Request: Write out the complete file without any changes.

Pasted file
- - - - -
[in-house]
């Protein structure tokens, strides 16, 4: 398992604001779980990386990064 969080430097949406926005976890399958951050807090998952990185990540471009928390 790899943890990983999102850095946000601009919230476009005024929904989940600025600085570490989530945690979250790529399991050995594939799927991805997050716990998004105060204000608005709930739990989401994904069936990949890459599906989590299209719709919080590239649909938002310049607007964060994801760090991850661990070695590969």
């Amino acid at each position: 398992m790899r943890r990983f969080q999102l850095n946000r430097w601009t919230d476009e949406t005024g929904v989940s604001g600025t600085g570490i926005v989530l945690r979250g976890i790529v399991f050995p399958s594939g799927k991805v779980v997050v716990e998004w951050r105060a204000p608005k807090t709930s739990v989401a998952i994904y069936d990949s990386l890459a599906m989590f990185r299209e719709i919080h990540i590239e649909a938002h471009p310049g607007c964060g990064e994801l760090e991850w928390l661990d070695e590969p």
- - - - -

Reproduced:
[in-house]
């Protein structure tokens, strides 16, 4: 398992604001779980990386990064 969080430097949406926005976890399958951050807090998952990185990540471009928390 790899943890990983999102850095946000601009919230476009005024929904989940600025600085570490989530945690979250790529399991050995594939799927991805997050716990998004105060204000608005709930739990989401994904069936990949890459599906989590299209719709919080590239649909938002310049607007964060994801760090991850661990070695590969």
């Amino acid at each position: 398992m790899r943890r990983f969080q999102l850095n946000r430097w601009t919230d476009e949406t005024g929904v989940s604001g600025t600085g570490i926005v989530l945690r979250g976890i790529v399991f050995p399958s594939g799927k991805v779980v997050v716990e998004w951050r105060a204000p608005k807090t709930s739990v989401a998952i994904y069936d990949s990386l890459a599906m989590f990185r299209e719709i919080h990540i590239e649909a938002h471009p310049g607007c964060g990064e994801l760090e991850w928390l661990d070695e590969p």